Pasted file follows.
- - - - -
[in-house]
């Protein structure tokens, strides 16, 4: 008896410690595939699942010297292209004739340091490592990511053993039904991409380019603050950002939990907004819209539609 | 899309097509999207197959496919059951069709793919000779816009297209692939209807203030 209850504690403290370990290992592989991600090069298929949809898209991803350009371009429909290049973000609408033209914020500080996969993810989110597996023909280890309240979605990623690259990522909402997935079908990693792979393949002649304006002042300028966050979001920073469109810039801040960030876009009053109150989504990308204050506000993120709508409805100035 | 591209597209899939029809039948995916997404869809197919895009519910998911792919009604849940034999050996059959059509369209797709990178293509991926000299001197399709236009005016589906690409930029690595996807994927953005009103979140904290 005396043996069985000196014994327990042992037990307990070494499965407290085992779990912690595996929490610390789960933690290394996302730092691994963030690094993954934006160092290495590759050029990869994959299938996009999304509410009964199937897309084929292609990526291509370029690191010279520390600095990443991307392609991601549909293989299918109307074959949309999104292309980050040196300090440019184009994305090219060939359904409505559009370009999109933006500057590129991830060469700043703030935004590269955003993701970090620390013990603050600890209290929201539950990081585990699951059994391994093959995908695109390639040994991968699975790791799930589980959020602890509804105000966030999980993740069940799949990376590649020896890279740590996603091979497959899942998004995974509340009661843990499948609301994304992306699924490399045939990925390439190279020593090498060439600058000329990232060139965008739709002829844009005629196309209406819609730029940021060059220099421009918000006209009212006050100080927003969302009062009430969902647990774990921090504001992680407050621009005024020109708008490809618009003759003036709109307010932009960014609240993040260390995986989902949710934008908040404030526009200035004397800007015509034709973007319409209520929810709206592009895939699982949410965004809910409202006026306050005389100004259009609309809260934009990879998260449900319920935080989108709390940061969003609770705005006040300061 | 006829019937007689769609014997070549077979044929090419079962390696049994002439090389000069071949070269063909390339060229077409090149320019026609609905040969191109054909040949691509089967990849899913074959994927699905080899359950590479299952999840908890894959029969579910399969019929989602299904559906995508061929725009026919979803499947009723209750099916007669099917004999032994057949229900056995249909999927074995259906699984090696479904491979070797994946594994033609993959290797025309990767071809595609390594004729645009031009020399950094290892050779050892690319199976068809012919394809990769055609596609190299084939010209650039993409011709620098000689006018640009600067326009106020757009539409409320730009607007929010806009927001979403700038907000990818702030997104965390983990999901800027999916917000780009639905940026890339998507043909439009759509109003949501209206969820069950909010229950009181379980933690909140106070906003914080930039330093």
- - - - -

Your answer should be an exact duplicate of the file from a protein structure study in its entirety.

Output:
[in-house]
């Protein structure tokens, strides 16, 4: 008896410690595939699942010297292209004739340091490592990511053993039904991409380019603050950002939990907004819209539609 | 899309097509999207197959496919059951069709793919000779816009297209692939209807203030 209850504690403290370990290992592989991600090069298929949809898209991803350009371009429909290049973000609408033209914020500080996969993810989110597996023909280890309240979605990623690259990522909402997935079908990693792979393949002649304006002042300028966050979001920073469109810039801040960030876009009053109150989504990308204050506000993120709508409805100035 | 591209597209899939029809039948995916997404869809197919895009519910998911792919009604849940034999050996059959059509369209797709990178293509991926000299001197399709236009005016589906690409930029690595996807994927953005009103979140904290 005396043996069985000196014994327990042992037990307990070494499965407290085992779990912690595996929490610390789960933690290394996302730092691994963030690094993954934006160092290495590759050029990869994959299938996009999304509410009964199937897309084929292609990526291509370029690191010279520390600095990443991307392609991601549909293989299918109307074959949309999104292309980050040196300090440019184009994305090219060939359904409505559009370009999109933006500057590129991830060469700043703030935004590269955003993701970090620390013990603050600890209290929201539950990081585990699951059994391994093959995908695109390639040994991968699975790791799930589980959020602890509804105000966030999980993740069940799949990376590649020896890279740590996603091979497959899942998004995974509340009661843990499948609301994304992306699924490399045939990925390439190279020593090498060439600058000329990232060139965008739709002829844009005629196309209406819609730029940021060059220099421009918000006209009212006050100080927003969302009062009430969902647990774990921090504001992680407050621009005024020109708008490809618009003759003036709109307010932009960014609240993040260390995986989902949710934008908040404030526009200035004397800007015509034709973007319409209520929810709206592009895939699982949410965004809910409202006026306050005389100004259009609309809260934009990879998260449900319920935080989108709390940061969003609770705005006040300061 | 006829019937007689769609014997070549077979044929090419079962390696049994002439090389000069071949070269063909390339060229077409090149320019026609609905040969191109054909040949691509089967990849899913074959994927699905080899359950590479299952999840908890894959029969579910399969019929989602299904559906995508061929725009026919979803499947009723209750099916007669099917004999032994057949229900056995249909999927074995259906699984090696479904491979070797994946594994033609993959290797025309990767071809595609390594004729645009031009020399950094290892050779050892690319199976068809012919394809990769055609596609190299084939010209650039993409011709620098000689006018640009600067326009106020757009539409409320730009607007929010806009927001979403700038907000990818702030997104965390983990999901800027999916917000780009639905940026890339998507043909439009759509109003949501209206969820069950909010229950009181379980933690909140106070906003914080930039330093």